CASTLE ROCK, Colo. -- Tell a golfer from another state you live in Colorado and most likely he'll respond: "Have you played Castle Pines?"
The next question is about Cherry Hills Country Club, where three U.S. Opens have been staged along with two PGA Championships.
Located just 22 miles south of Cherry Hills, Castle Pines Golf Club is a stern test of golf designed by Jack Nicklaus and opened in 1981. Because the television eyes of CBS show the beauty and competition of The International, Presented by Qwest, every year, folks from all over the world tune in and have a front-row seat for the stunning Rocky Mountain foothills setting and the entertaining variety of shots the pros have to execute.
"I think this is one of the top three courses on tour condition-wise," said Ernie Els, champion of the 2000 International. "I love playing Jack Nicklaus golf courses, so I love this course and I think he is a great designer. Even at this altitude, the 7,500 yards can still play short, but it ranks with Muirfield and Augusta as the courses in top condition on the tour. Year in and year out the greens are great."
Situated at a lofty 6,400 feet in elevation among Ponderosa pines, boulders and scrub oak, this 7,503-yard up-and-down hilly golf adventure is one of the toughest walks the PGA Tour players face.
Castle Pines G.C. will present you with some narrow fairways, but overall the tee shot is not as intimidating as the approach. You will definitely get some uneven lies, face large elevated greens with multi-tiers and be required to steer your ball around lakes and streams on seven holes.
The opening hole is a birdie chance. The 644-yard, left dogleg features a 180-foot drop from tee to green and offers a spectacular view of the Rockies. It's the longest hole on the PGA Tour and for the many the second shot will present you with a downhill lie.
No. 9 is another long 458-yard, par-4 aesthetic walk, but requires an accurate tee shot or you will be in a series of ponds and waterfalls that line the right side. The approach is semi-blind with a 5- or 6-iron to a green that slopes back to front. Staying below the hole is a must.
The real test all the pros will talk about is No. 10, a 485-yard, par 4, requiring an approach shot measuring more than 210 yards over water to the green. This hole has ruined many rounds in the tournament.
The 422-yard, No. 12 is one of Castle Pines' most beautiful holes, but it can be tricky. The hole requires a drive out of a chute of trees and an approach to a treacherous green guarded by a colorful flower bed on the left.
The 17th is where the tournament can easily be won or lost. It's a par-5, 492-yard eagle opportunity. If it is a close tournament, the lead can change several times at this hole.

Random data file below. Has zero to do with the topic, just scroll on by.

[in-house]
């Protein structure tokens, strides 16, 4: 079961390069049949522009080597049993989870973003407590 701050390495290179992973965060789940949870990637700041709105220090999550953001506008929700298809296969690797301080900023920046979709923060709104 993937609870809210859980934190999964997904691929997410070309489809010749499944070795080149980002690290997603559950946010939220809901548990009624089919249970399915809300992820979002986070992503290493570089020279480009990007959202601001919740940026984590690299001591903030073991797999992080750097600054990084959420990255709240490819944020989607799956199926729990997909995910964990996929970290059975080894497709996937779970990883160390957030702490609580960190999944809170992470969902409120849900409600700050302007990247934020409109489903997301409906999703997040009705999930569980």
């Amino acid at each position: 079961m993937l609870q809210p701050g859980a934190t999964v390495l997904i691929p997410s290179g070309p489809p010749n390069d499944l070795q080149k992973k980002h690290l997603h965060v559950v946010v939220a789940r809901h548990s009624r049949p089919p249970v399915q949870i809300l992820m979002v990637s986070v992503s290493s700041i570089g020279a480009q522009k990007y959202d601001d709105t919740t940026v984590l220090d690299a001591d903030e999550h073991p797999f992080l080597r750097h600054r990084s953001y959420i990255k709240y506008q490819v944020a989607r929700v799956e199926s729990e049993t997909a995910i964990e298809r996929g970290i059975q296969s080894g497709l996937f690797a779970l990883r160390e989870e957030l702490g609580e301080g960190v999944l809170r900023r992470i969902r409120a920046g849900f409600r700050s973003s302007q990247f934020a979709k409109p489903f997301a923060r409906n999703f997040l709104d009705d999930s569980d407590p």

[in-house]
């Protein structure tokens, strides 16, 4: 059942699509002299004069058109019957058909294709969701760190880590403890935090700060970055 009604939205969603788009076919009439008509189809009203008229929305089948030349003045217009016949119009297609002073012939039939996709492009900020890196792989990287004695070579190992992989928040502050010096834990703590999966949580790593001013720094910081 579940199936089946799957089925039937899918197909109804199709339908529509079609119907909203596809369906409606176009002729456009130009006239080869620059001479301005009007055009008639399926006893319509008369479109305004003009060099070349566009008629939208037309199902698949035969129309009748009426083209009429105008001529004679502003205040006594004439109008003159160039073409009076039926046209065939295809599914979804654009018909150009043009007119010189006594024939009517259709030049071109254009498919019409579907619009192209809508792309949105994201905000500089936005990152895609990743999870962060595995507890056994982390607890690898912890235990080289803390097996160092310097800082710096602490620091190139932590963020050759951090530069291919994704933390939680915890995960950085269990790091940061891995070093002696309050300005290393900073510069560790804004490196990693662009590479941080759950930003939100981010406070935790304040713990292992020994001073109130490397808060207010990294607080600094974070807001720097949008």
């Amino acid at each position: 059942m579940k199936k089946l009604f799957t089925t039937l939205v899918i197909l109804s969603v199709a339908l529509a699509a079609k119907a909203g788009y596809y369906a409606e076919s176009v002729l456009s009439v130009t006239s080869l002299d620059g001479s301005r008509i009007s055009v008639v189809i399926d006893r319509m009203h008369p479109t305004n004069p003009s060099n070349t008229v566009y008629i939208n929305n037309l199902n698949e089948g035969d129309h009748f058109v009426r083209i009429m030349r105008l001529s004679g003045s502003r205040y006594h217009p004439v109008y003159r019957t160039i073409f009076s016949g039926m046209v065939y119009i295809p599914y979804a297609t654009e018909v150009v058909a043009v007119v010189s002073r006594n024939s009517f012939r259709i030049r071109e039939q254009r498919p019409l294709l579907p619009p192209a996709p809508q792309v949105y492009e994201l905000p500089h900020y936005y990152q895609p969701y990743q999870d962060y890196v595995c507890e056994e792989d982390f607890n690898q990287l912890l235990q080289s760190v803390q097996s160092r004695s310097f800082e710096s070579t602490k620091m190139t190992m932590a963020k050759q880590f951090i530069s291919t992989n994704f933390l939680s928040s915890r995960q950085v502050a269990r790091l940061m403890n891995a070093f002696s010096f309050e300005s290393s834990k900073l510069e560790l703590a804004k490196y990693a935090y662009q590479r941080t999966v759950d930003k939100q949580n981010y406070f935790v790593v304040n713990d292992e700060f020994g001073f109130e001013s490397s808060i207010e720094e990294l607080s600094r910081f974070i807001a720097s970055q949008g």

You finish at 18 with one of the more interesting looking holes in golf. It's a 480-yard par-4. Players aim at the flag pole because the fairway is elevated to the right, then breaks off and drops lower into rough on the left side, which is also littered with many bunkers. The green is a figure-eight shape funneling down from both sides to the center. Needless to say when the pin is in the middle birdies are more frequent and if you are on the right tier putting to the left you must go through the low swale in the green.
Golf Digest rated this course 48th best out of "America's 100 Greatest Courses" in 1995-96, and 44th best for 1997-98. The same publication rated it as the 2nd "Best in State" course for the years 1995 through 1998. GolfWeek ranked it 9th among "America's 100 Best Modern Courses" for 1997, 12th for 1998 and 23rd for 1999. Golf Magazine selected it 87th among the "Top 100 Courses in the U.S." for 1997.
Castle Pines Golf Club's 10th hole was recently picked in 2000 by Golf Digest as one of America's 18 greatest holes.
Long-time golf writer Dan Jenkins and golf course architecture editor Ron Whitten featured the par-4, 485-yard Jack Nicklaus hole in a two-page picture article in March, and wrote:
"From the elevated tee, sweeping downhill to a green nestled right behind a pond -with Pikes Peak looming in the background -- this hole looks like a brilliant par 5, and certainly can play like it is. Sure, the ball's supposed to go farther in Colorado, but only if you get it in the air. The green mainly accepts a high fade -- it's a Nicklaus, remember."
Jenkins first picked "America's Greatest 18" for Sports Illustrated in 1965. Then 35 years later he went back to choose his favorite modern 18. He then combined the list to pick the "All-Time Best," in which Castle Pines' No. 10 was selected, replacing No. 10 at Winged Foot.
The "All Time Best" list included nine new holes. No. 14 at Muirfield Village replaced Cherry Hills' No. 14, the only other Colorado representative. Among the back nine on the "All-Time" list were No. 12 at Augusta National and No. 18 at Pebble Beach.
May 21, 2002